How did you find that out?

I think my mom told me way back when and then I brought it up. And then I brought up something about my mom and Kettering and then he brought up his dad. And then we kind of pieced together the story, and we’re like “Oh my god, no way!” We were laughing. We were rolling around for quite a bit when we found that out.

You’ve got a great sense of humor. You’re known in the locker room for bringing a lot of positivity to the team. Coach Carr’s commented on it, your teammates have mentioned it. Where did this positive outlook on life come from for Andrew McClean?

I would say it came from actually a very negative spot. I’ve had a couple tough times in my life and when you get really to the lowest point, you don’t think there’s that much that can get you out of it. Then you kind of find out who you really are, and you dig deep and you force yourself out of it. That’s where I went towards positivity and that’s what really helped me climb out of the dark stages in my life. Ever since then, I just kind of told myself, “You know, there’s no point in being negative. There’s no good outcome of it, and you just want to stay positive.” And I try to make the people around me realize, “Hey, being positive, good things happen with positivity, and you just feel better overall.” That’s kind of my motto I live by.

So how did you handle the mental and emotional challenges that came with the pandemic last year?

It was good and bad at first, you know. I finally got my shot up at the Coast. Just got out of college and I played one game with Norfolk. I was living large. It was nice. It was like, “Okay, my dreams are starting to come true.” And then COVID hit and that took a lot out of me. It was kind of like, “Oh my god, well, what’s gonna happen the following season?” So mentally, it was going back and forth. But I came back home, I was able to get back with my dog, who I left for the two weeks that I was there. And I really got to spend some good family time with my younger brother and my mom. That time that I haven’t really had to have with them in so long because our seasons usually start early and they end late. And I was actually able to have a Halloween and Thanksgiving with my mom and my brother for the first time in probably like eight years. So overall, it was enjoyable, but at first it was very stressful.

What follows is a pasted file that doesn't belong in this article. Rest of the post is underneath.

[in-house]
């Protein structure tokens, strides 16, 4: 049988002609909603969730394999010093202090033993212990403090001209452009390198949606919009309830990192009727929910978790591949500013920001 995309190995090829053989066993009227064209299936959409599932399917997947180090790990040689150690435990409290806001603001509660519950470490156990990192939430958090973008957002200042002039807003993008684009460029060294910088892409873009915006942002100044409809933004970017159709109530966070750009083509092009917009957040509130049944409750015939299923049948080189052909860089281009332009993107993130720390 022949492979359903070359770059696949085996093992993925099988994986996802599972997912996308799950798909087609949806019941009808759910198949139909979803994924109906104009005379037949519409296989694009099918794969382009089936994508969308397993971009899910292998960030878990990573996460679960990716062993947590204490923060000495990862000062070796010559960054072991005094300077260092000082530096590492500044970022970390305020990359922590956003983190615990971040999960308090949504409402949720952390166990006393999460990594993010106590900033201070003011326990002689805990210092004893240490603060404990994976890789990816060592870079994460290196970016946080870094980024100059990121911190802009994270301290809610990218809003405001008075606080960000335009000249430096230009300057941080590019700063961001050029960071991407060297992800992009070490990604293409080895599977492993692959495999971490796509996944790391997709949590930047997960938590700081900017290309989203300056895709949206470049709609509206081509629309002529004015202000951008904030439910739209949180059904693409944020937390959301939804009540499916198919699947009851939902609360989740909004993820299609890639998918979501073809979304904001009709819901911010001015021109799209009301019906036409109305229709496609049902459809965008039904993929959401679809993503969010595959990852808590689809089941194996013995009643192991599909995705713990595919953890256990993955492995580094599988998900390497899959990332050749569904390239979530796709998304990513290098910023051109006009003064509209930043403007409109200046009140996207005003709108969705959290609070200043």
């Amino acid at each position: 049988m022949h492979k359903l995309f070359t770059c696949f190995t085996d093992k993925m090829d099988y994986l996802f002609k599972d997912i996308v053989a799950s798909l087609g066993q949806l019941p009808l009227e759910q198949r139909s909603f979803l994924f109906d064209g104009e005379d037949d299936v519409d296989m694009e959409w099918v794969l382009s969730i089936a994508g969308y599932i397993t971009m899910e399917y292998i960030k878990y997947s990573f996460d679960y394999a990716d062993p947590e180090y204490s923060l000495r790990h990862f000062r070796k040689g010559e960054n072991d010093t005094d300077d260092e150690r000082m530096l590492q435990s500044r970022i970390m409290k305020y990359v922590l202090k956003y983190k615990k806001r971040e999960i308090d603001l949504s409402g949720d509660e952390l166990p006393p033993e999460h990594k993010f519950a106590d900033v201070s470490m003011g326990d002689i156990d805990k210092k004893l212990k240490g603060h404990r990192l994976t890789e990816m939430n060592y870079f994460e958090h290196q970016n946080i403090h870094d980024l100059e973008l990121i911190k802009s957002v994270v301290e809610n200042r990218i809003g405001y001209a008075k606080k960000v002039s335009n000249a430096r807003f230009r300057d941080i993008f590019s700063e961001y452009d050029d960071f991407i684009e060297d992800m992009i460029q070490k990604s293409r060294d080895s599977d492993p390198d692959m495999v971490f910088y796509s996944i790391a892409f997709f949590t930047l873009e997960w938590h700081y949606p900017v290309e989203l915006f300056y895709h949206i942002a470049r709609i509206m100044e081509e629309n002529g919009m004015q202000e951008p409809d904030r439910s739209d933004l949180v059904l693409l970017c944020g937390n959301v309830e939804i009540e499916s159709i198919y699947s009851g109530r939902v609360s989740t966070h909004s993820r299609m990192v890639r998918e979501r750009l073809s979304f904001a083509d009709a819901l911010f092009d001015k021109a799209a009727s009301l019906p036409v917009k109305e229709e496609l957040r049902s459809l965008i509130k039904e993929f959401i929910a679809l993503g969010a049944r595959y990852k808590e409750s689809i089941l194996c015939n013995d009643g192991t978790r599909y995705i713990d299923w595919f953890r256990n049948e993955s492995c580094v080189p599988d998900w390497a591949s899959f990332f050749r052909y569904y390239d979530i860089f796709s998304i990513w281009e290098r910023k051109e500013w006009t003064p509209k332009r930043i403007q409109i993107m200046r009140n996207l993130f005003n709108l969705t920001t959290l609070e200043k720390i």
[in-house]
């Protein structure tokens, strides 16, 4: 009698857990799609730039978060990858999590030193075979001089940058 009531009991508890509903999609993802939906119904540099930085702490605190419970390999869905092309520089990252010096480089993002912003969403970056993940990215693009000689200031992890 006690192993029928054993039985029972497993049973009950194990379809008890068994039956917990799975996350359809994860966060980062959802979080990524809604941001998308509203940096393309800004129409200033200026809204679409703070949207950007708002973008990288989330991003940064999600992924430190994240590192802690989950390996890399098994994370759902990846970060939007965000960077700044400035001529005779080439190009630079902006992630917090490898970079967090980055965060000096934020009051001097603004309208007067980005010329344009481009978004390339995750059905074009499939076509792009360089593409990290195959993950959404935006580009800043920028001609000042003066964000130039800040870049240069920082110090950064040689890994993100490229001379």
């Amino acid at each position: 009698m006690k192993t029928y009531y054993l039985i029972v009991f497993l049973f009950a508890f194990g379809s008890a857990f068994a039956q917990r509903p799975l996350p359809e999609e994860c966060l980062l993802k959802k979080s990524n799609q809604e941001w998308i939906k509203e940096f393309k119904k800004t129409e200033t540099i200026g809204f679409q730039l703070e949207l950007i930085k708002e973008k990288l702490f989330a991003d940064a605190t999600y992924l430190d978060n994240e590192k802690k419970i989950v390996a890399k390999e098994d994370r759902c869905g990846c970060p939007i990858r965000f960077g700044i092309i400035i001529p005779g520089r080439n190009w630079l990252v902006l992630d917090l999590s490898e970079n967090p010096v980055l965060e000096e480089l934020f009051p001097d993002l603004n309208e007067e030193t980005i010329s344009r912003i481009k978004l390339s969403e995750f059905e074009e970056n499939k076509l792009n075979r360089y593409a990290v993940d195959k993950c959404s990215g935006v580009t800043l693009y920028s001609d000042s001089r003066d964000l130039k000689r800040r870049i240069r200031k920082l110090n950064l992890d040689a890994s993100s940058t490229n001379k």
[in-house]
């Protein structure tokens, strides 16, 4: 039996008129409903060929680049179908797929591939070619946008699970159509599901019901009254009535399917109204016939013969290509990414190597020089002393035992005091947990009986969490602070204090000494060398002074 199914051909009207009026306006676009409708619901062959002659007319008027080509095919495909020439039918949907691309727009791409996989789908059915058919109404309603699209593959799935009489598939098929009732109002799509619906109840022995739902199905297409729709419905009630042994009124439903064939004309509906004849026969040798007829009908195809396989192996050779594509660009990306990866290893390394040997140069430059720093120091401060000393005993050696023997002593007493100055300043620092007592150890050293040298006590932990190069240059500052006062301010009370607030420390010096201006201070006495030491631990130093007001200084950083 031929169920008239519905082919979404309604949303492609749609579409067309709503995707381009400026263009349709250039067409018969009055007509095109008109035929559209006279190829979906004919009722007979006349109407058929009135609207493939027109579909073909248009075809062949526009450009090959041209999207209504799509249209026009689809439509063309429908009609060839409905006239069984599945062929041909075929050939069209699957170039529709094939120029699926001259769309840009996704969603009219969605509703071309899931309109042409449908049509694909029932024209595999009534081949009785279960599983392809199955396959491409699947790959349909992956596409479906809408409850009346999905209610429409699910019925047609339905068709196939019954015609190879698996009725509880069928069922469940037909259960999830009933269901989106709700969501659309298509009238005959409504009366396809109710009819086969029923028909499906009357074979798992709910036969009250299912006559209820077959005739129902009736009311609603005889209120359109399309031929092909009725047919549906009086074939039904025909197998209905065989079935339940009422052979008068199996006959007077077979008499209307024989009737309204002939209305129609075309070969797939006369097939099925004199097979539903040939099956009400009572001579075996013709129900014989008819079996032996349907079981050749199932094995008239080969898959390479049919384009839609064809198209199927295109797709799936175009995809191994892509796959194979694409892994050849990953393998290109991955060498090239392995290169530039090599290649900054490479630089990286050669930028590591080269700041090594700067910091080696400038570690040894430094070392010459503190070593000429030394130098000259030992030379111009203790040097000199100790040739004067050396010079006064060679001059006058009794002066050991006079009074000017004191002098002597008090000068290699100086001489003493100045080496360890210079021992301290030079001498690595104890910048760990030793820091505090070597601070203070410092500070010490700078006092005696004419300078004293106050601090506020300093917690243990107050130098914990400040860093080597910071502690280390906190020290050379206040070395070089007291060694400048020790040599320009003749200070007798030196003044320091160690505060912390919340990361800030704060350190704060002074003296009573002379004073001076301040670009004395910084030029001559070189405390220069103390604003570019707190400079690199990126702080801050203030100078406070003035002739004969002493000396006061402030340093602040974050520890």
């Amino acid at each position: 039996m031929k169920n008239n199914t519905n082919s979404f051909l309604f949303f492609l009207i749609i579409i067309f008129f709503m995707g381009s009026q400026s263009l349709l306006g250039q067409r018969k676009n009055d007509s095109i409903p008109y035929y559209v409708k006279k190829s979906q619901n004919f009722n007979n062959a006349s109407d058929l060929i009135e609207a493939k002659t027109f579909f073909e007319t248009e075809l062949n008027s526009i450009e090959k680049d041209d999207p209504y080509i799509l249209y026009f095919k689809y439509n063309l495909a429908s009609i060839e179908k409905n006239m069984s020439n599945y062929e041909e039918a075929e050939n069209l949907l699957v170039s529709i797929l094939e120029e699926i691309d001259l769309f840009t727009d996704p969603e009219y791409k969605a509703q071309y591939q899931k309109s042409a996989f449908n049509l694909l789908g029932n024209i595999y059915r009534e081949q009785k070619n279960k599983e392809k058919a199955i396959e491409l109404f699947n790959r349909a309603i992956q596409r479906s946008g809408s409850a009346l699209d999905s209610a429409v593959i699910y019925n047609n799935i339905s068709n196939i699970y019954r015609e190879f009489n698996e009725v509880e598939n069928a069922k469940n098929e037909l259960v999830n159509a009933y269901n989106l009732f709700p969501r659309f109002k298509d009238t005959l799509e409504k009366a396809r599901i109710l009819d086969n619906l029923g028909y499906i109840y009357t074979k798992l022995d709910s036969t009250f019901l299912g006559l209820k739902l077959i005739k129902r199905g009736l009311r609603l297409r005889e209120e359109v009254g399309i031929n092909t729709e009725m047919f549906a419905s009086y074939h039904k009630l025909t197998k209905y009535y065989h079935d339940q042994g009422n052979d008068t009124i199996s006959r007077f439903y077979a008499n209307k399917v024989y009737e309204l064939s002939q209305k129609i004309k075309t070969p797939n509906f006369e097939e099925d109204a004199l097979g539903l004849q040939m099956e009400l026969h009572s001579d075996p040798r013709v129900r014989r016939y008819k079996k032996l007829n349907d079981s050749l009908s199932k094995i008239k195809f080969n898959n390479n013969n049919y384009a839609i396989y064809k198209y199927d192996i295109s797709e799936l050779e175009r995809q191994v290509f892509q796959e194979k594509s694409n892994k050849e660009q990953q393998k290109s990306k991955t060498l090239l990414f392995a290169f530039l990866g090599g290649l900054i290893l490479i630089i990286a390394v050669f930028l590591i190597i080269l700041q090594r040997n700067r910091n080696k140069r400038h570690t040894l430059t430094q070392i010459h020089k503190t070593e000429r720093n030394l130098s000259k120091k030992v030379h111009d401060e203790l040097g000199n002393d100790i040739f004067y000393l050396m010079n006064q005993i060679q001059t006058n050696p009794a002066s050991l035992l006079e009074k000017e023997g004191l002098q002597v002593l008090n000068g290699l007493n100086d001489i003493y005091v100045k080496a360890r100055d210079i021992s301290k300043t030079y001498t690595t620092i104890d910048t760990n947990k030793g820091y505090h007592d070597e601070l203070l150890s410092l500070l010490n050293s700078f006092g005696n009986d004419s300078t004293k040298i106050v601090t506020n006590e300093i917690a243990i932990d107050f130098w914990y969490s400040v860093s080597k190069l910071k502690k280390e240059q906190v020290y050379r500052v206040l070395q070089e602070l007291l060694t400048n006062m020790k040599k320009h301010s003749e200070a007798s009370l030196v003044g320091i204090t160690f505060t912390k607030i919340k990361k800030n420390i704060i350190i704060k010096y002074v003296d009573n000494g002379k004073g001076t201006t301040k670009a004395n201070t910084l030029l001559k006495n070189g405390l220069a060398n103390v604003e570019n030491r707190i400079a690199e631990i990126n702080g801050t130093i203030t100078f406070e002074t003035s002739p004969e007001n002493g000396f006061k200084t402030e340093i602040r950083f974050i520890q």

What about this past season? You were pretty restricted with what you were allowed to do. So how did you kind of handle all of that with with not really being able to go out to a whole lot of different places?

What we ended up doing is just putting a lot of faith in each other. You’re with these guys like five hours a day away from the apartments at the rink. And then you get back to the apartments and everybody just kind of leans on each other. You resort to your roommate, a lot of video games, a lot of movies. It was more or less we were there to help pick each other up. And whenever somebody was kind of feeling lonely, one of the guys is there to step up and really help them feel loved and like they’re not alone and that kind of thing. I would say overall, our team did a really good job of being there for one another and I think that’s what contributed to a lot of our success.

How do you take that positivity onto the Ice, especially in a sport like hockey where everything’s fast, intense and physical?